When we think about the conflict between two generations, the concept may strike you as one which seems unnecessarily aggressive, confrontational, or at the very least a symbol for an unbridgeable gap between people. Indeed, while one generation may define aspects such as family, home and responsibility differently than the other, this does not automatically result in a generational chasm. However, the cracks within the relationship of people become visible, the subject of unspoken words and accusations, perhaps even visible if you dare look closer at certain family portraits. Of course, many of these conflicts may never come to the surface, but they are bottled up inside, and if the right moment arrives, who knows how and if they erupt.
The fact the family unit and its conflicts have always been a reflection of social shifts and developments is at the core of Chinese director Yao Zubiao’s “A Family in the Sinkhole”, his final project for his degree at Beijing Film Academy. Over the course of several months, he and his crew have accompanied the inhabitants of Da Guoquan, China’s biggest sinkhole which is 600m wide and 150m deep. Used as a leper colony a long time ago, it is a dense forest and a small village with approximately 32 people living there.
In recent years, the place has been discovered by tourists and backpackers exploring its natural beauty and visiting the village. While the younger generation, such as Yang Xiuxiang welcomes them and realizes the opportunity for the place and its people, the older generation, for instance, his mother, 74-year-old He Pingxiu, is unwilling to adapt. As local authorities start coming up with a development plan for the village demanding a lot of changes from its inhabitants, the conflict between the young and the old starts to escalate.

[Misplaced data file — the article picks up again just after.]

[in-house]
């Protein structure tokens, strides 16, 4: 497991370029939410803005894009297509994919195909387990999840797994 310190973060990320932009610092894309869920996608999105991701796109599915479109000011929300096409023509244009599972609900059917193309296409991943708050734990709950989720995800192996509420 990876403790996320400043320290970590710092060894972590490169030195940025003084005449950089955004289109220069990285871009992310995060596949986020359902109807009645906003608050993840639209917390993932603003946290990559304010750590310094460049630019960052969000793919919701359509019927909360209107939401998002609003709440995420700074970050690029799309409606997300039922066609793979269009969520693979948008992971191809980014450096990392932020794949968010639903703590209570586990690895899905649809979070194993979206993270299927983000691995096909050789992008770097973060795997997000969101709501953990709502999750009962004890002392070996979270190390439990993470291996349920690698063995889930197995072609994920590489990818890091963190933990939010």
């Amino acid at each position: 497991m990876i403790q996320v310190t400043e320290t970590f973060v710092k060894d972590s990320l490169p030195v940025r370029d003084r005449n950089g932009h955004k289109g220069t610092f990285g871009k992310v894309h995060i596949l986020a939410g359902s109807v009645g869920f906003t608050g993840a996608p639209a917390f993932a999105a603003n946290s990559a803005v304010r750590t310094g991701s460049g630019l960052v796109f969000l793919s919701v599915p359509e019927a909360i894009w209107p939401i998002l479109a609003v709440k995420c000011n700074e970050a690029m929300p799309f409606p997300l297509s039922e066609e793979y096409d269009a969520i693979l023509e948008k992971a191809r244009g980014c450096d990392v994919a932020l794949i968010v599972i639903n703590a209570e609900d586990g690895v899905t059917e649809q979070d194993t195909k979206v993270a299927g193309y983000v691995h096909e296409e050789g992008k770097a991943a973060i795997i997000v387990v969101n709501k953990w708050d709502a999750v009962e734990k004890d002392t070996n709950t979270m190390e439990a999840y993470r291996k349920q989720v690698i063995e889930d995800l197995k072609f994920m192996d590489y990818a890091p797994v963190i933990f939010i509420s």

Although the camera occasionally captures moments of everyday comedy, as the film progresses the depth of the generational conflict becomes visible. While the argument between mother and son about how to keep a pig, how to make a farmhouse look presentable and in general, be more hygienic may look rather comical at first, as a viewer you start to realize what is at stake here. Essentially, there are two ways of living fighting with each other over the smallest of detail: the one unwilling to let go of a secluded life in peace, the other ready for some kind of progress and more connection to the outside world.
Over the course of its running time of 71 minutes, Yao Zubiao’s camera never takes sides, stays neutral while at the same time focusing on each of these sides, weighing the possible pros and cons of the decision and conflict at hand. In the end, we have to understand his film, perhaps as an example, a mirror of a much wider development within a country facing a shift in many aspects; from politics to society, one which will not happen silently, but is necessary. Development, or “devilment” as He Pingxiu remarks in one scene, is inevitable, but there is the question of how will be left behind, or if we simply return to an old way of doing things.
In conclusion, “A Family in a Sinkhole” is an interesting film about the conflict between maintaining an old system of values or standards and the way towards progress. While the decision may seem simple to us, the repercussions are quite severe, testing the unity of a family as Yao Zubiao’s film shows.